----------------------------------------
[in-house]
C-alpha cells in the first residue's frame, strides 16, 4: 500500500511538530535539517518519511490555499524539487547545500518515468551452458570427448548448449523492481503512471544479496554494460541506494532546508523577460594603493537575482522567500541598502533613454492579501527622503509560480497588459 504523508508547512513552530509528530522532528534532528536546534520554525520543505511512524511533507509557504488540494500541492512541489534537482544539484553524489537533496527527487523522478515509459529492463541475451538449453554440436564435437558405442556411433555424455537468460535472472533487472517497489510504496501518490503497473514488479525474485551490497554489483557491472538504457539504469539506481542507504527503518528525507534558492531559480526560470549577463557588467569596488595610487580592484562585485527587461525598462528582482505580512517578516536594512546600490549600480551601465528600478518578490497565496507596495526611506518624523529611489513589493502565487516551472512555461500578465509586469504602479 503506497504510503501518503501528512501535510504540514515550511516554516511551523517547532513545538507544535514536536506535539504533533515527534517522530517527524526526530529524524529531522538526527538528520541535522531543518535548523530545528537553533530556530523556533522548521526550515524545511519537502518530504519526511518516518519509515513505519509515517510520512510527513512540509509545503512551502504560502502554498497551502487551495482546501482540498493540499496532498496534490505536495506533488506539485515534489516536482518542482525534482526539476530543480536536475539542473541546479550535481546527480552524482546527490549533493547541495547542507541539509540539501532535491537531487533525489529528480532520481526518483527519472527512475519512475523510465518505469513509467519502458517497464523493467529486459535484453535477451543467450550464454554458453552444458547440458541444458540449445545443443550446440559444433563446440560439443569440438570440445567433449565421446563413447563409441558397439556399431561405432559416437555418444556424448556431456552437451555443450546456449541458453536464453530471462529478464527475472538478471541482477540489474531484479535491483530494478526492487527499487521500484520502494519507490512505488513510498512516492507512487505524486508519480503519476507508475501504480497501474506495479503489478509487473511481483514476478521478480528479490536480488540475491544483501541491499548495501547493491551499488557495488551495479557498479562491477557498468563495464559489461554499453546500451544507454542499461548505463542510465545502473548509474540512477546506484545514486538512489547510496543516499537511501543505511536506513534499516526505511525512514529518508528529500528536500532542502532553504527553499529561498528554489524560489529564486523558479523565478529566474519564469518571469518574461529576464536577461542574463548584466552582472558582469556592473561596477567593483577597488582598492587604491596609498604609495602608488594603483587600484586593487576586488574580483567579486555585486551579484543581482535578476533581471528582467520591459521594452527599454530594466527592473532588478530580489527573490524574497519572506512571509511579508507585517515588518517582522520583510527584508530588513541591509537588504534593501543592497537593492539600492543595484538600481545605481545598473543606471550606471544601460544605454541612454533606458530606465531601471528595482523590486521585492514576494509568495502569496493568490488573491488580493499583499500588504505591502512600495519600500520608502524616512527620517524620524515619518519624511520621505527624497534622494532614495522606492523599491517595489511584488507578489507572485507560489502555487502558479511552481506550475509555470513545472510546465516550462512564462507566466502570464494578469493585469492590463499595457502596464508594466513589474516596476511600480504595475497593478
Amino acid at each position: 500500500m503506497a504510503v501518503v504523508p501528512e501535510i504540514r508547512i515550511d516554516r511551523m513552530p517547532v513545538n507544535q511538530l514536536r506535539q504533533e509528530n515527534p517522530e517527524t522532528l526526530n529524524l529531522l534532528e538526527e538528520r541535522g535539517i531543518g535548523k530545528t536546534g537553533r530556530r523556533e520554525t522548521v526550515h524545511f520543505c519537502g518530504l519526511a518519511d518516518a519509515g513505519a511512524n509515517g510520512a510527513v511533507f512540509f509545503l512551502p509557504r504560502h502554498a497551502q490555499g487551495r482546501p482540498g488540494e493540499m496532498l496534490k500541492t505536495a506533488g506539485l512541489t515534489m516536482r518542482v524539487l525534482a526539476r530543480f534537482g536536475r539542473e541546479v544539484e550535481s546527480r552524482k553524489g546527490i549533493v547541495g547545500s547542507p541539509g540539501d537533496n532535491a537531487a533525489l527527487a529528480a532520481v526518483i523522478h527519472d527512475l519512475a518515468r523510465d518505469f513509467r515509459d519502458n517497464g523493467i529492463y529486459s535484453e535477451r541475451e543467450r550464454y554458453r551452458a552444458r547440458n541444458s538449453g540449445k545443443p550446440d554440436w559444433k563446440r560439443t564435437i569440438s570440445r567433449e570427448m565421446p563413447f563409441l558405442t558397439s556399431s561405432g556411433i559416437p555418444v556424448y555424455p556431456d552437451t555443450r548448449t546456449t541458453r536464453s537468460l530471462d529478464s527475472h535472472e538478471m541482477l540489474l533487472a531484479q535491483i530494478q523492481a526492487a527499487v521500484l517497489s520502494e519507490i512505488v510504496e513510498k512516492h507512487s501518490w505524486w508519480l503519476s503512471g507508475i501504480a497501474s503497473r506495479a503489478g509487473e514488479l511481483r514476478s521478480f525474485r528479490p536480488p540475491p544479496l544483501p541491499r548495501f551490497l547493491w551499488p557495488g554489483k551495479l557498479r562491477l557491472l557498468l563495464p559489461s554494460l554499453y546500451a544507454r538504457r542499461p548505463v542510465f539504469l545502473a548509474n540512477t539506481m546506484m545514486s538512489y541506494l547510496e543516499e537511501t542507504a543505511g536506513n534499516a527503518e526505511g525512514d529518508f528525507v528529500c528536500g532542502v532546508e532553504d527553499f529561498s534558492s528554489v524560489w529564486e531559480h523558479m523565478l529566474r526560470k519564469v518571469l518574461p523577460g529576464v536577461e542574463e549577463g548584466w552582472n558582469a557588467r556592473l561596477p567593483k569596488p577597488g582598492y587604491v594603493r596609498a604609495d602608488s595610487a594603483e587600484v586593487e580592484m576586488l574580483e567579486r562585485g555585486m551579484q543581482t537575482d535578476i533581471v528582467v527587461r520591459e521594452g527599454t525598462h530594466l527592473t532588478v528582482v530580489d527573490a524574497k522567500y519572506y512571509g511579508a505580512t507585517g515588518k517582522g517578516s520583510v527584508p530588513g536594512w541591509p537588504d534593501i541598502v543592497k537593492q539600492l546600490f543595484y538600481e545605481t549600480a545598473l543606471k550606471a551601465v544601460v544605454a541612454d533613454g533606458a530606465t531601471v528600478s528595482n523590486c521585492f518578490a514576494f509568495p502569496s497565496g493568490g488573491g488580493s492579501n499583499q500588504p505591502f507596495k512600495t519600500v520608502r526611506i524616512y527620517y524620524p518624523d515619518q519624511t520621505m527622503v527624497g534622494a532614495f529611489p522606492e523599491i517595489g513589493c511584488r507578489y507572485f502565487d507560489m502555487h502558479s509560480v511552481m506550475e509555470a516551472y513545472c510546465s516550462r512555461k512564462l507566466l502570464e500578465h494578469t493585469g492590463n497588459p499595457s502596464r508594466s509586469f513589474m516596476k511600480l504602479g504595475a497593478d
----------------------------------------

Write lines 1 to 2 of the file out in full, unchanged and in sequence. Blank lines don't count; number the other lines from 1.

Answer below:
[in-house]
C-alpha cells in the first residue's frame, strides 16, 4: 500500500511538530535539517518519511490555499524539487547545500518515468551452458570427448548448449523492481503512471544479496554494460541506494532546508523577460594603493537575482522567500541598502533613454492579501527622503509560480497588459 504523508508547512513552530509528530522532528534532528536546534520554525520543505511512524511533507509557504488540494500541492512541489534537482544539484553524489537533496527527487523522478515509459529492463541475451538449453554440436564435437558405442556411433555424455537468460535472472533487472517497489510504496501518490503497473514488479525474485551490497554489483557491472538504457539504469539506481542507504527503518528525507534558492531559480526560470549577463557588467569596488595610487580592484562585485527587461525598462528582482505580512517578516536594512546600490549600480551601465528600478518578490497565496507596495526611506518624523529611489513589493502565487516551472512555461500578465509586469504602479 503506497504510503501518503501528512501535510504540514515550511516554516511551523517547532513545538507544535514536536506535539504533533515527534517522530517527524526526530529524524529531522538526527538528520541535522531543518535548523530545528537553533530556530523556533522548521526550515524545511519537502518530504519526511518516518519509515513505519509515517510520512510527513512540509509545503512551502504560502502554498497551502487551495482546501482540498493540499496532498496534490505536495506533488506539485515534489516536482518542482525534482526539476530543480536536475539542473541546479550535481546527480552524482546527490549533493547541495547542507541539509540539501532535491537531487533525489529528480532520481526518483527519472527512475519512475523510465518505469513509467519502458517497464523493467529486459535484453535477451543467450550464454554458453552444458547440458541444458540449445545443443550446440559444433563446440560439443569440438570440445567433449565421446563413447563409441558397439556399431561405432559416437555418444556424448556431456552437451555443450546456449541458453536464453530471462529478464527475472538478471541482477540489474531484479535491483530494478526492487527499487521500484520502494519507490512505488513510498512516492507512487505524486508519480503519476507508475501504480497501474506495479503489478509487473511481483514476478521478480528479490536480488540475491544483501541491499548495501547493491551499488557495488551495479557498479562491477557498468563495464559489461554499453546500451544507454542499461548505463542510465545502473548509474540512477546506484545514486538512489547510496543516499537511501543505511536506513534499516526505511525512514529518508528529500528536500532542502532553504527553499529561498528554489524560489529564486523558479523565478529566474519564469518571469518574461529576464536577461542574463548584466552582472558582469556592473561596477567593483577597488582598492587604491596609498604609495602608488594603483587600484586593487576586488574580483567579486555585486551579484543581482535578476533581471528582467520591459521594452527599454530594466527592473532588478530580489527573490524574497519572506512571509511579508507585517515588518517582522520583510527584508530588513541591509537588504534593501543592497537593492539600492543595484538600481545605481545598473543606471550606471544601460544605454541612454533606458530606465531601471528595482523590486521585492514576494509568495502569496493568490488573491488580493499583499500588504505591502512600495519600500520608502524616512527620517524620524515619518519624511520621505527624497534622494532614495522606492523599491517595489511584488507578489507572485507560489502555487502558479511552481506550475509555470513545472510546465516550462512564462507566466502570464494578469493585469492590463499595457502596464508594466513589474516596476511600480504595475497593478